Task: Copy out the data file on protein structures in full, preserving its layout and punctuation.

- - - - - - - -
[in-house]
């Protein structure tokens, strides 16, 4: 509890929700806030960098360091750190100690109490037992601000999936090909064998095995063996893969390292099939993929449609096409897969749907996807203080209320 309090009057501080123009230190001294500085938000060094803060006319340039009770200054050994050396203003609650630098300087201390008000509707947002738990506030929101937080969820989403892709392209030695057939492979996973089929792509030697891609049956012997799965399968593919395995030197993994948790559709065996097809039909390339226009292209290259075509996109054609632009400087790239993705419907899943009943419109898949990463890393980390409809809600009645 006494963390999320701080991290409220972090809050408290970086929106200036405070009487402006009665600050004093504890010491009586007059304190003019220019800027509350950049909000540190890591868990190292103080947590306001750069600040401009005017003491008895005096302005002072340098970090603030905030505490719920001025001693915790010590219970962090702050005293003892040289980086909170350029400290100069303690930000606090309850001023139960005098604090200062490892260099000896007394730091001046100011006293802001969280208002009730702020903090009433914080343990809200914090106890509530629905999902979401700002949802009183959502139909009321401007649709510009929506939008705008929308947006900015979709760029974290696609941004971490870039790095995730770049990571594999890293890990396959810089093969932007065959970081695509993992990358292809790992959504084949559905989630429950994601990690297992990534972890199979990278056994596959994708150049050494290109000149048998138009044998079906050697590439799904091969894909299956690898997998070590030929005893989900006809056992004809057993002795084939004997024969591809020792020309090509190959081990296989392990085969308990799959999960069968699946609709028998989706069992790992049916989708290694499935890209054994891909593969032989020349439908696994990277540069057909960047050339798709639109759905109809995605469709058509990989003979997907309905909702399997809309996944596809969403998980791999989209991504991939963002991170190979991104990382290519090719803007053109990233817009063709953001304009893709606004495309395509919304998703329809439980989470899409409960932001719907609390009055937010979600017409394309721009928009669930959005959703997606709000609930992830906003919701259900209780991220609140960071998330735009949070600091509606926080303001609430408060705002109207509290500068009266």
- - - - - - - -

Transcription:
[in-house]
């Protein structure tokens, strides 16, 4: 509890929700806030960098360091750190100690109490037992601000999936090909064998095995063996893969390292099939993929449609096409897969749907996807203080209320 309090009057501080123009230190001294500085938000060094803060006319340039009770200054050994050396203003609650630098300087201390008000509707947002738990506030929101937080969820989403892709392209030695057939492979996973089929792509030697891609049956012997799965399968593919395995030197993994948790559709065996097809039909390339226009292209290259075509996109054609632009400087790239993705419907899943009943419109898949990463890393980390409809809600009645 006494963390999320701080991290409220972090809050408290970086929106200036405070009487402006009665600050004093504890010491009586007059304190003019220019800027509350950049909000540190890591868990190292103080947590306001750069600040401009005017003491008895005096302005002072340098970090603030905030505490719920001025001693915790010590219970962090702050005293003892040289980086909170350029400290100069303690930000606090309850001023139960005098604090200062490892260099000896007394730091001046100011006293802001969280208002009730702020903090009433914080343990809200914090106890509530629905999902979401700002949802009183959502139909009321401007649709510009929506939008705008929308947006900015979709760029974290696609941004971490870039790095995730770049990571594999890293890990396959810089093969932007065959970081695509993992990358292809790992959504084949559905989630429950994601990690297992990534972890199979990278056994596959994708150049050494290109000149048998138009044998079906050697590439799904091969894909299956690898997998070590030929005893989900006809056992004809057993002795084939004997024969591809020792020309090509190959081990296989392990085969308990799959999960069968699946609709028998989706069992790992049916989708290694499935890209054994891909593969032989020349439908696994990277540069057909960047050339798709639109759905109809995605469709058509990989003979997907309905909702399997809309996944596809969403998980791999989209991504991939963002991170190979991104990382290519090719803007053109990233817009063709953001304009893709606004495309395509919304998703329809439980989470899409409960932001719907609390009055937010979600017409394309721009928009669930959005959703997606709000609930992830906003919701259900209780991220609140960071998330735009949070600091509606926080303001609430408060705002109207509290500068009266």